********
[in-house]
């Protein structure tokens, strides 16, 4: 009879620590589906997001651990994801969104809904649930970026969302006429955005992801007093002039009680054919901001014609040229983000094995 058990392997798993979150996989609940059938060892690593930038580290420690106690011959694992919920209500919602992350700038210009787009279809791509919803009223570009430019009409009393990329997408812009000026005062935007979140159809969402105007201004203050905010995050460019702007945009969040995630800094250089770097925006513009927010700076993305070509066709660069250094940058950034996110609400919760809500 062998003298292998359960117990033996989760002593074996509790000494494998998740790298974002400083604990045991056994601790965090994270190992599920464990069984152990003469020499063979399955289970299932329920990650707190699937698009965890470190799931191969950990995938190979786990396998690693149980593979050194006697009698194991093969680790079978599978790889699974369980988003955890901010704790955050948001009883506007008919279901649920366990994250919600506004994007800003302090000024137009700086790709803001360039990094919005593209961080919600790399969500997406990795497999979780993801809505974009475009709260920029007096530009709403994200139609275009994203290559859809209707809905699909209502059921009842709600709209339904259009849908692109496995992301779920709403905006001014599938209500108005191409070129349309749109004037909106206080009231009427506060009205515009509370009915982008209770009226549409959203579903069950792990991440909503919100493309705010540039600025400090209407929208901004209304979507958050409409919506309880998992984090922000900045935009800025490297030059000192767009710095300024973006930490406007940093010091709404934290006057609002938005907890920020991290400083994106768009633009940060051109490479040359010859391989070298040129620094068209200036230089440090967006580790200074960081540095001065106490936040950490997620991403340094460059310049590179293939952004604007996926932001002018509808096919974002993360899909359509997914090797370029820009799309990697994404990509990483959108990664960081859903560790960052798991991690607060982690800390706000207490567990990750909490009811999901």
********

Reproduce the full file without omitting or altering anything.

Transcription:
[in-house]
């Protein structure tokens, strides 16, 4: 009879620590589906997001651990994801969104809904649930970026969302006429955005992801007093002039009680054919901001014609040229983000094995 058990392997798993979150996989609940059938060892690593930038580290420690106690011959694992919920209500919602992350700038210009787009279809791509919803009223570009430019009409009393990329997408812009000026005062935007979140159809969402105007201004203050905010995050460019702007945009969040995630800094250089770097925006513009927010700076993305070509066709660069250094940058950034996110609400919760809500 062998003298292998359960117990033996989760002593074996509790000494494998998740790298974002400083604990045991056994601790965090994270190992599920464990069984152990003469020499063979399955289970299932329920990650707190699937698009965890470190799931191969950990995938190979786990396998690693149980593979050194006697009698194991093969680790079978599978790889699974369980988003955890901010704790955050948001009883506007008919279901649920366990994250919600506004994007800003302090000024137009700086790709803001360039990094919005593209961080919600790399969500997406990795497999979780993801809505974009475009709260920029007096530009709403994200139609275009994203290559859809209707809905699909209502059921009842709600709209339904259009849908692109496995992301779920709403905006001014599938209500108005191409070129349309749109004037909106206080009231009427506060009205515009509370009915982008209770009226549409959203579903069950792990991440909503919100493309705010540039600025400090209407929208901004209304979507958050409409919506309880998992984090922000900045935009800025490297030059000192767009710095300024973006930490406007940093010091709404934290006057609002938005907890920020991290400083994106768009633009940060051109490479040359010859391989070298040129620094068209200036230089440090967006580790200074960081540095001065106490936040950490997620991403340094460059310049590179293939952004604007996926932001002018509808096919974002993360899909359509997914090797370029820009799309990697994404990509990483959108990664960081859903560790960052798991991690607060982690800390706000207490567990990750909490009811999901």